If you were to head to Tokyo as a normal tourist, there are several things you’d want to to see. You’d definitley want to go to Asakusa to see the historic Sensouji Temple. You’d want to see the world famous Tokyo Tower, and its newer counterpart the Tokyo Skytree. Don’t forget the giant Gundam in Odaiba and the nerd paradise known as Akihabara.
Car enthusiasts though, might have a slightly different itinerary for visiting Japan’s largest city. If you live and breath automobiles, your ideal Tokyo trip will probably include visits to places like Super Autobacs, Up Garage or some of the famous tuning shops that are spread across the city.
Of these shops, few are more well known than RE-Amemiya. If you are a fan of the rotary engine, the name Amemiya is legendary – and even if you’re not, it’s impossible not to respect what Amemiya-san and his company have done for the tuning and motorsport world.
During the Speedhunters Japan Expedition earlier this year, I had the chance to visit RE-Amemiya’s Tokyo shop with Dino and Sean in the days following Tokyo Auto Salon. One cold afternoon we hopped into our borrowed BMW press car and set off across a city that was still recovering from an unexpected large snow storm, bound for the Amemiya workshop.
RE-Amemiya actually has two facilities in the Tokyo region: a large shop in Chiba, near Narita Airport and a smaller garage located in Tokyo’s east side on the banks of the Arakawa River. The latter would be our destination on this particular day.
The primary reason for our visit was to shoot RE-Amemiya’s rotary-powered Lotus Europa that had just debuted at TAS, but being Speedhunters we knew there would always be other cool stuff to uncover.
So while Dino and Sean got to work at shooting the 20B-powered Lotus, I decided I’d have a little peek around the shop to see what I could find. Dino had visited the shop plenty of times in the past for various photoshoots, this was my first time. Needless to say, I was pretty excited.
Our original plan was actually to have a chat with Amemiya-san himself to get his take on the state of the industry and hear some more about his background, but unfortunately he was at home recovering from a post-Auto Salon flu bug. No worries though, there was still plenty of Speedhunting to be done.Backstreet legend
Before I get into the shop itself though, I wanted to talk about its location. RE-Amemiya isn’t located in a busy commercial area or an industrial district, it’s tucked away in a quiet neighborhood full of apartment buildings, houses, small businesses and side streets.
Just walking around, you’d have no idea this unassuming neighborhood was home to the builder of some of Japan’s wildest and fastest cars.
Then you come across the Amemiya Building, which houses the workshop on the ground floor, and apartments on the floors above it.
That’s right. If you wanted to, you could rent an apartment that sits directly above one of Japan’s most famous tuning shops. The sign says “tenants wanted”.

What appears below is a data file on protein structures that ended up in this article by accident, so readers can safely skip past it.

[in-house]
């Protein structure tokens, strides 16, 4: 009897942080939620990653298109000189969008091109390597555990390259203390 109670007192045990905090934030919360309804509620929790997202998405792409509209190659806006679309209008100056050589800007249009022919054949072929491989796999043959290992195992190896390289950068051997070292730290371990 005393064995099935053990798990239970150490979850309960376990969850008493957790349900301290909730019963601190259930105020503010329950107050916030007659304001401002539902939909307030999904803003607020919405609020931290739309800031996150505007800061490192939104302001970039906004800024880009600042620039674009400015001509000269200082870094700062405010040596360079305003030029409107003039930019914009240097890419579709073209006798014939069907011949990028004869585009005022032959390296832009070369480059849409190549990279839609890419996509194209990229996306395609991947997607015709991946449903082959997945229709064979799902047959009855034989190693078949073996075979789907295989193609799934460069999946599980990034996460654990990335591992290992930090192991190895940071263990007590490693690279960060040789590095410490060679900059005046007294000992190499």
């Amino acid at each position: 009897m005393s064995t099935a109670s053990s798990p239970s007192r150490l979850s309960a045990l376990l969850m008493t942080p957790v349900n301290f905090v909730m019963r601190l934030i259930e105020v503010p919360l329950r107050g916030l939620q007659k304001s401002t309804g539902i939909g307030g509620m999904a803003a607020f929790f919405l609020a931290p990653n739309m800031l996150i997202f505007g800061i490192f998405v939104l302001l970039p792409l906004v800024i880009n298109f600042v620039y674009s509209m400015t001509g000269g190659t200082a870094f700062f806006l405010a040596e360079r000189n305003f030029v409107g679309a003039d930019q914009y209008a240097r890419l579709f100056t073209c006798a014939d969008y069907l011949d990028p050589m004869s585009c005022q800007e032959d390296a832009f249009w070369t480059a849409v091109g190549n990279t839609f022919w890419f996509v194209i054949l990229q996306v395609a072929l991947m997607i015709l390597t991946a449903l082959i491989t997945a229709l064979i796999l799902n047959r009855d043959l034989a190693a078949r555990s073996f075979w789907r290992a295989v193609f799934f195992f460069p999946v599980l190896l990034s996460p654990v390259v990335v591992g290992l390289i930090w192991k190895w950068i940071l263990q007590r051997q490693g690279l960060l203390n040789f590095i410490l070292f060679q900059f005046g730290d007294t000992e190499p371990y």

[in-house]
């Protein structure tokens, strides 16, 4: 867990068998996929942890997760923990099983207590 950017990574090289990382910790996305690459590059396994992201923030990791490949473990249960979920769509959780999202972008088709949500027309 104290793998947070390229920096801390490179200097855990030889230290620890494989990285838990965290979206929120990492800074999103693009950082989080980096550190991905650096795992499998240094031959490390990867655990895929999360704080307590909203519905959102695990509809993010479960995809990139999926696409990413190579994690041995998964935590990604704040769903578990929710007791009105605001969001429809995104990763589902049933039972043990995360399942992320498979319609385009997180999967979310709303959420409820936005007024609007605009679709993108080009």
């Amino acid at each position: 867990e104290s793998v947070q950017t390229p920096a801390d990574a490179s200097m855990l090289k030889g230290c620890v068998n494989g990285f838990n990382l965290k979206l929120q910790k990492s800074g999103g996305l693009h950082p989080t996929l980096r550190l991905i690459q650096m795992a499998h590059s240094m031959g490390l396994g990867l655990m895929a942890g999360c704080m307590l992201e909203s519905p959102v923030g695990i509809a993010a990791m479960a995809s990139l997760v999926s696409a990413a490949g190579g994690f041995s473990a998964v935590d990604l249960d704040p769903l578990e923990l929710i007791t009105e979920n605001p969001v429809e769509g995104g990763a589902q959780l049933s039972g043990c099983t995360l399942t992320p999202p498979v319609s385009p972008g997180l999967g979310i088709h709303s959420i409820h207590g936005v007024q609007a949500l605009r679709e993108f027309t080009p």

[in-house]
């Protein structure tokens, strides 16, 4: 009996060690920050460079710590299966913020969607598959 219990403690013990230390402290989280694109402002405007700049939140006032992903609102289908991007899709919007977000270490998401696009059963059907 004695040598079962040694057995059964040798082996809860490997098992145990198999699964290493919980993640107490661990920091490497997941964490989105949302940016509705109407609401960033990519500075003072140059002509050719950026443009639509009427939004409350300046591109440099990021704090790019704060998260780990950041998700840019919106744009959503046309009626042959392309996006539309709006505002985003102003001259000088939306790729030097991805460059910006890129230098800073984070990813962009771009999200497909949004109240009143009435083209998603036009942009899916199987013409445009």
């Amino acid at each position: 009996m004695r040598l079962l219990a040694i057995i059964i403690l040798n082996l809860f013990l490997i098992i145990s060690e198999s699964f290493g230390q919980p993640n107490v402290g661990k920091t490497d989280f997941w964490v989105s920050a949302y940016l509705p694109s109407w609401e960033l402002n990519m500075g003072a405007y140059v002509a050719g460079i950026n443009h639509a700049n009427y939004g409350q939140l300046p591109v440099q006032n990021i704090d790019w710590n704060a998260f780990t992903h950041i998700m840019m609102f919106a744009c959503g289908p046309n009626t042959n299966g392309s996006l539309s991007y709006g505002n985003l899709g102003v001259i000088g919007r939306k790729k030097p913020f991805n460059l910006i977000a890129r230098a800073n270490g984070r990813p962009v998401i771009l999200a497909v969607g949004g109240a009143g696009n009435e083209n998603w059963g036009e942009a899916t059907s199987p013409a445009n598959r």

As for the garage itself, it’s smaller than you might expect – as is the case with a lot of Japanese workshops. There’s room for just a few cars in here, along with tools, spare parts and equipment.
On the particular afternoon we visited, there were a pair of FD3S RX-7s in the shop. One was a complete Greddy Super 7 with its distinct Porsche front end…
… while the other was little more than a stripped down chassis, lacking any sort of drivetrain or suspension components.
It’s actually a little strange just how unromantic the shop is. There couldn’t be a bigger contrast between it and the flashy, ultra-fast cars it works on.
If you just took a look around the workshop without seeing the cars, you could easily mistake it for any of the thousands of little industrial workshops spread across this part of Tokyo.Rotary Heaven
But as you look closer, you begin to see things like tuning magazines stacked on top of lightweight wheels and sticky tires.
You also begin to notice the incredible assortment of car parts that are crammed into every corner of the small building.
Complete FD3S hatch assemblies hang above the garage floor…
… while shelves are packed full of coilovers, turbochargers and other parts in piles, resulting in a monument that could be someone’s Burning Man art project.
Here you can see a Bride seat floating above a sea of other spare parts. No big deal.
Another work bench is home to turbo manifolds and other goodies.
Head upstairs and it gets even better. Shelves of rotary parts leave little doubt as to what RE-Amemiya’s speciality is.
Despite its modest size and unassuming atmosphere, this is anything but your typical Tokyo workshop.
Even the scrap pile outside the shop is full of cool stuff…
Here, you can spot an old racing helmet and couple of FD3s doors in this pile. As they say, one man’s junk is another man’s treasure.
RE-Amemiya’s Tokyo workshop might be one of the smaller and less extravagant of the many garages I’ve visited, but that’s what makes it so special.
It’s the whole idea of having such a famous workshop hidden away among apartment buildings and quiet alleys that makes RE-Amemiya such a fascinating and uniquely Japanese place. The tourists can stick with the crowds and souvenirs, while we explore the real gems of Tokyo.